When you die to the known, you become new. Everything becomes new to you. If you look at the moon. You look at the moon into the absolute moon-ness of being from your absolute-ness of being. When you look at a flower you look into the absolute flower-ness of being from your absolute-ness of being. That moment is the beauty of life; that is the beauty of being. Because you become one with the flower and your energy that is looking at the flower returns to you and that is the moment when it is said that observer is the observed. When you look at the clear sky it enters you and you enter in it. When you look at the vast presence into the sky-ness you find yourself one with it. In that togetherness you know that you are part of that-which-is.
When you begin to evolve the understanding in you that you are living and the body shall wither away, that is the moment when meditation begins dawning on you automatically.
When we think that we live, in that thinking we live in forgetfulness. We forget who we are and what we ought to be. We forget the code that is imprinted on our seed which has to flower into the tree of intelligence to flower into the awakening that blooms into a thousand petalled lotus of consciousness. That is the possibility that we have but we are instead living in state of deep slumber. In thinking thoughts go all around you and as thinker it is difficult for you to understand who you are because every thought takes you miles away from you-from the state of consciousness, from the state of who you are. From absolute stillness of your being, thought creates ripples in your mind and those ripples resonate creating a whirlwind sea of thoughts. Thought means your mind has taken control of your being.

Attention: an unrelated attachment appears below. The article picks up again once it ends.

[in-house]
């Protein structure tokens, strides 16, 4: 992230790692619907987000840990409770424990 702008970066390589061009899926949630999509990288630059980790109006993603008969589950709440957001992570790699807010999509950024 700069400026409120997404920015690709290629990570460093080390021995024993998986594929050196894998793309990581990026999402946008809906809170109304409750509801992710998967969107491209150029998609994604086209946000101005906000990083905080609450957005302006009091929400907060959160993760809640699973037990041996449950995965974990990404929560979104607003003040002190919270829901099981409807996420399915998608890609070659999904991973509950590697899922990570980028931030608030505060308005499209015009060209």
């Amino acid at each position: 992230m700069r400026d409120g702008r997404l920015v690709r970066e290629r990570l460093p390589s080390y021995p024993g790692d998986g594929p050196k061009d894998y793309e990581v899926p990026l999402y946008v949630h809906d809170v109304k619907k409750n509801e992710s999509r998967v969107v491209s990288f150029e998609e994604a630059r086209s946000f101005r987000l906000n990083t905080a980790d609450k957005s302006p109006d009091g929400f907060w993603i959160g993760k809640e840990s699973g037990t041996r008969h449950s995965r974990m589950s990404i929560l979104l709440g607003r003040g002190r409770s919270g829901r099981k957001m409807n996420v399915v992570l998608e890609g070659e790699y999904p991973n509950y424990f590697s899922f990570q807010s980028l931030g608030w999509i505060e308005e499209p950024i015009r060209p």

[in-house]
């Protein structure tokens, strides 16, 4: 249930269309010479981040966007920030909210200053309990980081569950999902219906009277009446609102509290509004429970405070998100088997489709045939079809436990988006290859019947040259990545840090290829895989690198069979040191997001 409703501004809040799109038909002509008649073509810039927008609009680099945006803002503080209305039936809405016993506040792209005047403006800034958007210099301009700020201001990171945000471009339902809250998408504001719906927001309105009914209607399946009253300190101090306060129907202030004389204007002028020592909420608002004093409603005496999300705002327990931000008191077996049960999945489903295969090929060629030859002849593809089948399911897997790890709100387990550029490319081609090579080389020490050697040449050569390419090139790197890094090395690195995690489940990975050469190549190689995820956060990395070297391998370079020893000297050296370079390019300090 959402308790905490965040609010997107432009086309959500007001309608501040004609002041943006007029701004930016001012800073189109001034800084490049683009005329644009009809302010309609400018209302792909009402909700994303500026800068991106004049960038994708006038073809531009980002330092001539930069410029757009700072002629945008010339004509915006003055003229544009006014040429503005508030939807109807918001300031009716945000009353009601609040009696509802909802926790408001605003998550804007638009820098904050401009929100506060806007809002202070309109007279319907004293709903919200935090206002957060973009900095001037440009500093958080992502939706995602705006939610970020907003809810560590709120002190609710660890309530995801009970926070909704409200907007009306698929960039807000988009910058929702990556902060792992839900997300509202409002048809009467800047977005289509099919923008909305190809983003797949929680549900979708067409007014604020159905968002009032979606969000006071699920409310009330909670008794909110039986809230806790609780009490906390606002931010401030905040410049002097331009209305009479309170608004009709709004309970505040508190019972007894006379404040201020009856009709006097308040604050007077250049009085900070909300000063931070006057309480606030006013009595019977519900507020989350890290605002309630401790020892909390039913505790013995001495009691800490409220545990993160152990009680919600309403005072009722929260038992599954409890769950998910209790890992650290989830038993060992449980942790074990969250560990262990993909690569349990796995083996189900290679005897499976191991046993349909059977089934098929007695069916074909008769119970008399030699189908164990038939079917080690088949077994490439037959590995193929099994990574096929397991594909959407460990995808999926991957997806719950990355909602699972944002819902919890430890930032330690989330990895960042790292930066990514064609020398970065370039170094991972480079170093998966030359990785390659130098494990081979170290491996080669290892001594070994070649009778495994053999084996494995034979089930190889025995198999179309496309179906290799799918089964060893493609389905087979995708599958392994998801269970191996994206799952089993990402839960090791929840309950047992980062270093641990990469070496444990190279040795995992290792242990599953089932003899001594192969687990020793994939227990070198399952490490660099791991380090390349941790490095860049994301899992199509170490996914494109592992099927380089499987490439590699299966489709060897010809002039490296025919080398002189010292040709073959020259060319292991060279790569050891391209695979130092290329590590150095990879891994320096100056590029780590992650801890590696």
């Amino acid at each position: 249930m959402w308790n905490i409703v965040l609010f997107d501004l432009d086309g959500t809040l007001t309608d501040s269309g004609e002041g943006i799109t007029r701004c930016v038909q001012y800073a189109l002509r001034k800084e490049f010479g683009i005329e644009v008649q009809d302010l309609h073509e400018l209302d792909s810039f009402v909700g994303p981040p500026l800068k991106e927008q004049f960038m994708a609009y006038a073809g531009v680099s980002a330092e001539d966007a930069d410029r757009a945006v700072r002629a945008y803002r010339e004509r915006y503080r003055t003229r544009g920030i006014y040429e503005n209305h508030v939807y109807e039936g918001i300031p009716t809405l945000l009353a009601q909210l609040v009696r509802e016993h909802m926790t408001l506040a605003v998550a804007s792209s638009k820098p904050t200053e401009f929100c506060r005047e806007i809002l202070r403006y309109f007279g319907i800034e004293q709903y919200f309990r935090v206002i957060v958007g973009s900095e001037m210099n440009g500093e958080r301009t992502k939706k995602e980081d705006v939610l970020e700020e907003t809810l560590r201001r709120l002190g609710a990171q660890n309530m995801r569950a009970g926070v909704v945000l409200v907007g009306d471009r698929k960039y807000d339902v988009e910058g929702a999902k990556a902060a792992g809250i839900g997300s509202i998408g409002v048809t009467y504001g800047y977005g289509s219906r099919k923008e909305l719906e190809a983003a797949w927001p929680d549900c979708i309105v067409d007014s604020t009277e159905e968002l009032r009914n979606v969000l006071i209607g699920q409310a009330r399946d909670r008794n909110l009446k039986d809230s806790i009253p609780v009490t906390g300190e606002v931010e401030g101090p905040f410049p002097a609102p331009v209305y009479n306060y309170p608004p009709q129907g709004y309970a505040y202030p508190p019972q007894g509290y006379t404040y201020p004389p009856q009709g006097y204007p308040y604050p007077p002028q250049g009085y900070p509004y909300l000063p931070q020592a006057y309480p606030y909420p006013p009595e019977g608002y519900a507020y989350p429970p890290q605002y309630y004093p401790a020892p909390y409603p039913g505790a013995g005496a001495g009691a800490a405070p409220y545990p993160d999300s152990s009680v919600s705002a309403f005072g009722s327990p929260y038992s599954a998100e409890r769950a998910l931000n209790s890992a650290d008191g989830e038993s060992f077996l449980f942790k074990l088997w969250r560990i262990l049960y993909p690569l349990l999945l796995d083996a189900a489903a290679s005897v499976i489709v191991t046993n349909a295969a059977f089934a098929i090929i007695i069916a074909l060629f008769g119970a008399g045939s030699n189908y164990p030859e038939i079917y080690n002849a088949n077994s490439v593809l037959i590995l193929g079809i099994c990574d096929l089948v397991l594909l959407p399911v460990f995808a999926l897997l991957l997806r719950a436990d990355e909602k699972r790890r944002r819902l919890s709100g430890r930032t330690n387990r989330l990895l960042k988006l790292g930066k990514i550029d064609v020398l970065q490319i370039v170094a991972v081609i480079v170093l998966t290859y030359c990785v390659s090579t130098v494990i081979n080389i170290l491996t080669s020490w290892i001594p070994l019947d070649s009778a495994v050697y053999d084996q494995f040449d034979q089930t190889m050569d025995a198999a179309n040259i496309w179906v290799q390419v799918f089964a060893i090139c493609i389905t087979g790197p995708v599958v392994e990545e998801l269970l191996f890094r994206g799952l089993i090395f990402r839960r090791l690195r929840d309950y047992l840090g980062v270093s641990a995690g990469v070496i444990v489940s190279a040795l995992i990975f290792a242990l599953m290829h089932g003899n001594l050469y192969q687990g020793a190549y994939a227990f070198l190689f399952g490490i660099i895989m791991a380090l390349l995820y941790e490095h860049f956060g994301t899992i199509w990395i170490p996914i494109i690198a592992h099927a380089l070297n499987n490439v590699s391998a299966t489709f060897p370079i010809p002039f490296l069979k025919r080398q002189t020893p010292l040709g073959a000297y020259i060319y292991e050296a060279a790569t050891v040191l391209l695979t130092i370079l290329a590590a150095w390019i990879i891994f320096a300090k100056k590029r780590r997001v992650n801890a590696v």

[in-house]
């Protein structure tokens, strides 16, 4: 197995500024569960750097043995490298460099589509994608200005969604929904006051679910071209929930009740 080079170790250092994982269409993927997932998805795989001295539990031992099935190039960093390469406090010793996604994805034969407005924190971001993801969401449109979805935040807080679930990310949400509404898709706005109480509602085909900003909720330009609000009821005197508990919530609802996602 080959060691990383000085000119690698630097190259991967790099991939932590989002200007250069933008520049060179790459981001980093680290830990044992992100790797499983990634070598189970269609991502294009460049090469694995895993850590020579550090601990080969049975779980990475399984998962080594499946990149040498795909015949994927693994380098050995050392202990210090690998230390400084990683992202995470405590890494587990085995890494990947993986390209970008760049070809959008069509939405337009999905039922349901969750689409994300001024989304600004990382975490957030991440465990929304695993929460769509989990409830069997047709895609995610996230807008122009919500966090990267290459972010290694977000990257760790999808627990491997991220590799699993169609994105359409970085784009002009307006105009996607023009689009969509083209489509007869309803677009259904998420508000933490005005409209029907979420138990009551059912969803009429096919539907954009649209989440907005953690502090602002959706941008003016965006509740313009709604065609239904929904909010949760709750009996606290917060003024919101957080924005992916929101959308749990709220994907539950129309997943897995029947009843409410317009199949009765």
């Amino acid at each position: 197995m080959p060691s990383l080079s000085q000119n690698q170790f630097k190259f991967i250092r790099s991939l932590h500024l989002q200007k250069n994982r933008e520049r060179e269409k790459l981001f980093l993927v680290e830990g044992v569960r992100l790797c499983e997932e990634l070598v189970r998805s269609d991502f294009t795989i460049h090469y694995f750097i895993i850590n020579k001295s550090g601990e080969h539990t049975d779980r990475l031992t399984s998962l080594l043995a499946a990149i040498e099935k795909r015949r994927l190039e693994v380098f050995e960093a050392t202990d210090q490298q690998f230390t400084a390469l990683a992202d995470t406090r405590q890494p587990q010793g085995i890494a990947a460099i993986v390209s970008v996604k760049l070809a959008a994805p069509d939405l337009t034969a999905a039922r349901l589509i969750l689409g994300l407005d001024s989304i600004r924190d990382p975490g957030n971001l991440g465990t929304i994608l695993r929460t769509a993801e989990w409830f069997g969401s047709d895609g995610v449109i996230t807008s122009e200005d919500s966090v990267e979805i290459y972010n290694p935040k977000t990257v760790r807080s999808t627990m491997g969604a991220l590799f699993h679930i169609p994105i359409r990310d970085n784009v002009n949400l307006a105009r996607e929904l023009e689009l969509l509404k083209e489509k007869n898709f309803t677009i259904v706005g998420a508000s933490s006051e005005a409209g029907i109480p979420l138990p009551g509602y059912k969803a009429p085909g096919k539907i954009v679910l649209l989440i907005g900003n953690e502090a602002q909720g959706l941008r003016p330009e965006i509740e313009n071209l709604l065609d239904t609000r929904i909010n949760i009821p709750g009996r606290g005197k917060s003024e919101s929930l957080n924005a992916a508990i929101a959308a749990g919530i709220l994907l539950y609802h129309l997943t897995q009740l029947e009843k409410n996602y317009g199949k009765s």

When you become unhappy, miserable. In fact, you don’t get unhappy. It is the thought of unhappiness that traumatizes you. It is the dream of being unhappy in the hope of happiness makes you unhappy.
You can learn a few words by gaining the knowledge but knowing the knowledge by your being is different than learning. In fact, to know something by your being is to unlearn your knowledge because that knowledge becomes hindrance in knowing the truth. Your knowledge is your thoughts. Then you gain religious knowledge and hordes of religious thoughts. You memorise religious scriptures and may recite them with clarity and you begin thinking that you are religious and thoughts of enlightenment are bred in your mind.
You have to start unlearning and you have to die to your knowledge. In that unlearning you will tend to learn who you are and you could realise self-actualisation. When truth is bound in words, words do not convey the truth. The words are limited. Vocabulary is limited. Truth is vast. When you look at the morning sun coming out from the horizon you get mesmerised in experiencing the experience. But when you turn to write the experience, it already turns into memory. Or when you take a picture of the moment, you get a shadow of limitless enormity which remains always short of experience.